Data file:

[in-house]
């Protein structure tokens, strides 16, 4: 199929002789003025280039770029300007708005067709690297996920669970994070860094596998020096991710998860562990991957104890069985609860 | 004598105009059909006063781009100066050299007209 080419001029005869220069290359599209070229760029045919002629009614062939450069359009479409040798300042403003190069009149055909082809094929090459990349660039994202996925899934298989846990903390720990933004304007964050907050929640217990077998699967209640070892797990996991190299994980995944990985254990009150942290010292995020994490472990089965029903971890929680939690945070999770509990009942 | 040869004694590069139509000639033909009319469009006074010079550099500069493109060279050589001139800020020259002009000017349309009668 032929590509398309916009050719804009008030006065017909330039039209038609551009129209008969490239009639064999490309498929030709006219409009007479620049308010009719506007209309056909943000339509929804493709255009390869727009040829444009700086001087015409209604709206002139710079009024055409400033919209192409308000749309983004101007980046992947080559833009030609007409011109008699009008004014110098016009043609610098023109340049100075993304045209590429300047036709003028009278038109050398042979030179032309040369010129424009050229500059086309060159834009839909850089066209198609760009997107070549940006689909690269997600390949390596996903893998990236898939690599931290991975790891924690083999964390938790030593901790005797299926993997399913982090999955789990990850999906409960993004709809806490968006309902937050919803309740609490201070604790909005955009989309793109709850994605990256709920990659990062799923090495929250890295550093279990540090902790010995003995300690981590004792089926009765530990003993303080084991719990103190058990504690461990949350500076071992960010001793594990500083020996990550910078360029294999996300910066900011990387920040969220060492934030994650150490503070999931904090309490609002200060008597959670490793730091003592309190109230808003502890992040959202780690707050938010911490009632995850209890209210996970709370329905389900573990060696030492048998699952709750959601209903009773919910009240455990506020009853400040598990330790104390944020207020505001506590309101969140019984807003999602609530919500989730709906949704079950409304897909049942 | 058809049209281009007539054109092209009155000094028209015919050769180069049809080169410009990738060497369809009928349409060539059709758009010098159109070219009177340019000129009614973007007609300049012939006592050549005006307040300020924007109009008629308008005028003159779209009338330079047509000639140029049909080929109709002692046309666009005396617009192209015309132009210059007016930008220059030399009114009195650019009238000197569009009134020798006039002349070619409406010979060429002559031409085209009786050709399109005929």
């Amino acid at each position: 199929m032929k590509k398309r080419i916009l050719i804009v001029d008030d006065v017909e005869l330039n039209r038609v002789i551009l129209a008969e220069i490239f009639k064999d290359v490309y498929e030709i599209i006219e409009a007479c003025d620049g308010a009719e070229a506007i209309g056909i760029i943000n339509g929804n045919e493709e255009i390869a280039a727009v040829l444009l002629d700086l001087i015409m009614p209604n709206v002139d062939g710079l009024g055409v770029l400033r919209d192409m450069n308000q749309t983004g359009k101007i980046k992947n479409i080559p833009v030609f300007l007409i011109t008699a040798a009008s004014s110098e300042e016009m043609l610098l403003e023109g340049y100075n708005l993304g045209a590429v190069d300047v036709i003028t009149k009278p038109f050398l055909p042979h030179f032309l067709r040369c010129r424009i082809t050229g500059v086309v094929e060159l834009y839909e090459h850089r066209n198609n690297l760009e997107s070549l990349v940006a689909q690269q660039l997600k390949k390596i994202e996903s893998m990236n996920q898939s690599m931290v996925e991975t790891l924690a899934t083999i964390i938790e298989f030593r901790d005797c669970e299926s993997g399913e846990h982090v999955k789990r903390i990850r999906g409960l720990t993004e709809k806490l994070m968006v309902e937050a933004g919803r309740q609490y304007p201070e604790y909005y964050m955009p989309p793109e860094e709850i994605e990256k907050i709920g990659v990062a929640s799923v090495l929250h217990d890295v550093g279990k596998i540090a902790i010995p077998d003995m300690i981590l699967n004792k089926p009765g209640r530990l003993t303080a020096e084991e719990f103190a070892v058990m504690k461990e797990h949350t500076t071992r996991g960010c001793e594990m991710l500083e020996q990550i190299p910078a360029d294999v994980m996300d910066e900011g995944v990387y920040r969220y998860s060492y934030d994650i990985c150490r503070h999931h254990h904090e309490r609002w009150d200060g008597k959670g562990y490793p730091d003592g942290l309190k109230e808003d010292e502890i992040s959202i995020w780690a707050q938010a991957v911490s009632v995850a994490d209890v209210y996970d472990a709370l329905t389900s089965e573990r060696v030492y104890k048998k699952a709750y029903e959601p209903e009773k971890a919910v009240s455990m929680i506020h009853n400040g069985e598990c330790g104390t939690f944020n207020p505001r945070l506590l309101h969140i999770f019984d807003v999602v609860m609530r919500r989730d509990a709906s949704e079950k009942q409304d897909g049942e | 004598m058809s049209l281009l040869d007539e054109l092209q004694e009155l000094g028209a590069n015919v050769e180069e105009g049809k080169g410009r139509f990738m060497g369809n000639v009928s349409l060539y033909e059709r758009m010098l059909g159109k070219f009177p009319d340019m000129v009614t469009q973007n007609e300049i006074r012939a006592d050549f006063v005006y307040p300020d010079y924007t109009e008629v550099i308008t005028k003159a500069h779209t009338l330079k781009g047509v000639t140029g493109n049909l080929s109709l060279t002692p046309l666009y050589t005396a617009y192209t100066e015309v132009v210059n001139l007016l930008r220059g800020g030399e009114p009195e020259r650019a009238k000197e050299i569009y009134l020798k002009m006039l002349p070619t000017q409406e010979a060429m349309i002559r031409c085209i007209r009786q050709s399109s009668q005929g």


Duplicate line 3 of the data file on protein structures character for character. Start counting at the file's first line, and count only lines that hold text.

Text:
């Amino acid at each position: 199929m032929k590509k398309r080419i916009l050719i804009v001029d008030d006065v017909e005869l330039n039209r038609v002789i551009l129209a008969e220069i490239f009639k064999d290359v490309y498929e030709i599209i006219e409009a007479c003025d620049g308010a009719e070229a506007i209309g056909i760029i943000n339509g929804n045919e493709e255009i390869a280039a727009v040829l444009l002629d700086l001087i015409m009614p209604n709206v002139d062939g710079l009024g055409v770029l400033r919209d192409m450069n308000q749309t983004g359009k101007i980046k992947n479409i080559p833009v030609f300007l007409i011109t008699a040798a009008s004014s110098e300042e016009m043609l610098l403003e023109g340049y100075n708005l993304g045209a590429v190069d300047v036709i003028t009149k009278p038109f050398l055909p042979h030179f032309l067709r040369c010129r424009i082809t050229g500059v086309v094929e060159l834009y839909e090459h850089r066209n198609n690297l760009e997107s070549l990349v940006a689909q690269q660039l997600k390949k390596i994202e996903s893998m990236n996920q898939s690599m931290v996925e991975t790891l924690a899934t083999i964390i938790e298989f030593r901790d005797c669970e299926s993997g399913e846990h982090v999955k789990r903390i990850r999906g409960l720990t993004e709809k806490l994070m968006v309902e937050a933004g919803r309740q609490y304007p201070e604790y909005y964050m955009p989309p793109e860094e709850i994605e990256k907050i709920g990659v990062a929640s799923v090495l929250h217990d890295v550093g279990k596998i540090a902790i010995p077998d003995m300690i981590l699967n004792k089926p009765g209640r530990l003993t303080a020096e084991e719990f103190a070892v058990m504690k461990e797990h949350t500076t071992r996991g960010c001793e594990m991710l500083e020996q990550i190299p910078a360029d294999v994980m996300d910066e900011g995944v990387y920040r969220y998860s060492y934030d994650i990985c150490r503070h999931h254990h904090e309490r609002w009150d200060g008597k959670g562990y490793p730091d003592g942290l309190k109230e808003d010292e502890i992040s959202i995020w780690a707050q938010a991957v911490s009632v995850a994490d209890v209210y996970d472990a709370l329905t389900s089965e573990r060696v030492y104890k048998k699952a709750y029903e959601p209903e009773k971890a919910v009240s455990m929680i506020h009853n400040g069985e598990c330790g104390t939690f944020n207020p505001r945070l506590l309101h969140i999770f019984d807003v999602v609860m609530r919500r989730d509990a709906s949704e079950k009942q409304d897909g049942e | 004598m058809s049209l281009l040869d007539e054109l092209q004694e009155l000094g028209a590069n015919v050769e180069e105009g049809k080169g410009r139509f990738m060497g369809n000639v009928s349409l060539y033909e059709r758009m010098l059909g159109k070219f009177p009319d340019m000129v009614t469009q973007n007609e300049i006074r012939a006592d050549f006063v005006y307040p300020d010079y924007t109009e008629v550099i308008t005028k003159a500069h779209t009338l330079k781009g047509v000639t140029g493109n049909l080929s109709l060279t002692p046309l666009y050589t005396a617009y192209t100066e015309v132009v210059n001139l007016l930008r220059g800020g030399e009114p009195e020259r650019a009238k000197e050299i569009y009134l020798k002009m006039l002349p070619t000017q409406e010979a060429m349309i002559r031409c085209i007209r009786q050709s399109s009668q005929g």